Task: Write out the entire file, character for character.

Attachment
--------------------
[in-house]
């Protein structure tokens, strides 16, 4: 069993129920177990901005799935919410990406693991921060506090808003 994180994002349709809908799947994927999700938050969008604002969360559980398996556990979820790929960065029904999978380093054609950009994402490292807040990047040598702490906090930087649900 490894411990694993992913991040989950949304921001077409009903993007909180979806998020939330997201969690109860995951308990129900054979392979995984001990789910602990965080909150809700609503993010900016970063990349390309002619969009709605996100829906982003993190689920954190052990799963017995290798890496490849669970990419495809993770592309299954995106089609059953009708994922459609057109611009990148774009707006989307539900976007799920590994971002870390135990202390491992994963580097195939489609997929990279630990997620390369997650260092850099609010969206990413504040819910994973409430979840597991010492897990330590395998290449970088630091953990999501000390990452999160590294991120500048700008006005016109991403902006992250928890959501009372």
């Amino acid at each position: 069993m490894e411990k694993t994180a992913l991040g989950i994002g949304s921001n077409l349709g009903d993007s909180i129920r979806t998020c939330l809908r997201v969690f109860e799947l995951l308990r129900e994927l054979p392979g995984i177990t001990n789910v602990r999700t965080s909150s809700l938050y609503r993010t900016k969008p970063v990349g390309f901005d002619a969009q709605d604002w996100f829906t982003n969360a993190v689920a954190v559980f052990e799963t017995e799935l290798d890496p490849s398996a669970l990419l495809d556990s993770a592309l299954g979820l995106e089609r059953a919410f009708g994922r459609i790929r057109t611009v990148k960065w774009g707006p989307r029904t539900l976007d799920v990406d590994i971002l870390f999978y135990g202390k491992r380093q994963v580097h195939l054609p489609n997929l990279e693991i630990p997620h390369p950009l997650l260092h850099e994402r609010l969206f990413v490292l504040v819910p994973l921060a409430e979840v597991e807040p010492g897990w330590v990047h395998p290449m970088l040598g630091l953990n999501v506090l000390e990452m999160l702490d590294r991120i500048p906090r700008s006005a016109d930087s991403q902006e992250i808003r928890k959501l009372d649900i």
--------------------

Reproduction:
[in-house]
């Protein structure tokens, strides 16, 4: 069993129920177990901005799935919410990406693991921060506090808003 994180994002349709809908799947994927999700938050969008604002969360559980398996556990979820790929960065029904999978380093054609950009994402490292807040990047040598702490906090930087649900 490894411990694993992913991040989950949304921001077409009903993007909180979806998020939330997201969690109860995951308990129900054979392979995984001990789910602990965080909150809700609503993010900016970063990349390309002619969009709605996100829906982003993190689920954190052990799963017995290798890496490849669970990419495809993770592309299954995106089609059953009708994922459609057109611009990148774009707006989307539900976007799920590994971002870390135990202390491992994963580097195939489609997929990279630990997620390369997650260092850099609010969206990413504040819910994973409430979840597991010492897990330590395998290449970088630091953990999501000390990452999160590294991120500048700008006005016109991403902006992250928890959501009372």
């Amino acid at each position: 069993m490894e411990k694993t994180a992913l991040g989950i994002g949304s921001n077409l349709g009903d993007s909180i129920r979806t998020c939330l809908r997201v969690f109860e799947l995951l308990r129900e994927l054979p392979g995984i177990t001990n789910v602990r999700t965080s909150s809700l938050y609503r993010t900016k969008p970063v990349g390309f901005d002619a969009q709605d604002w996100f829906t982003n969360a993190v689920a954190v559980f052990e799963t017995e799935l290798d890496p490849s398996a669970l990419l495809d556990s993770a592309l299954g979820l995106e089609r059953a919410f009708g994922r459609i790929r057109t611009v990148k960065w774009g707006p989307r029904t539900l976007d799920v990406d590994i971002l870390f999978y135990g202390k491992r380093q994963v580097h195939l054609p489609n997929l990279e693991i630990p997620h390369p950009l997650l260092h850099e994402r609010l969206f990413v490292l504040v819910p994973l921060a409430e979840v597991e807040p010492g897990w330590v990047h395998p290449m970088l040598g630091l953990n999501v506090l000390e990452m999160l702490d590294r991120i500048p906090r700008s006005a016109d930087s991403q902006e992250i808003r928890k959501l009372d649900i």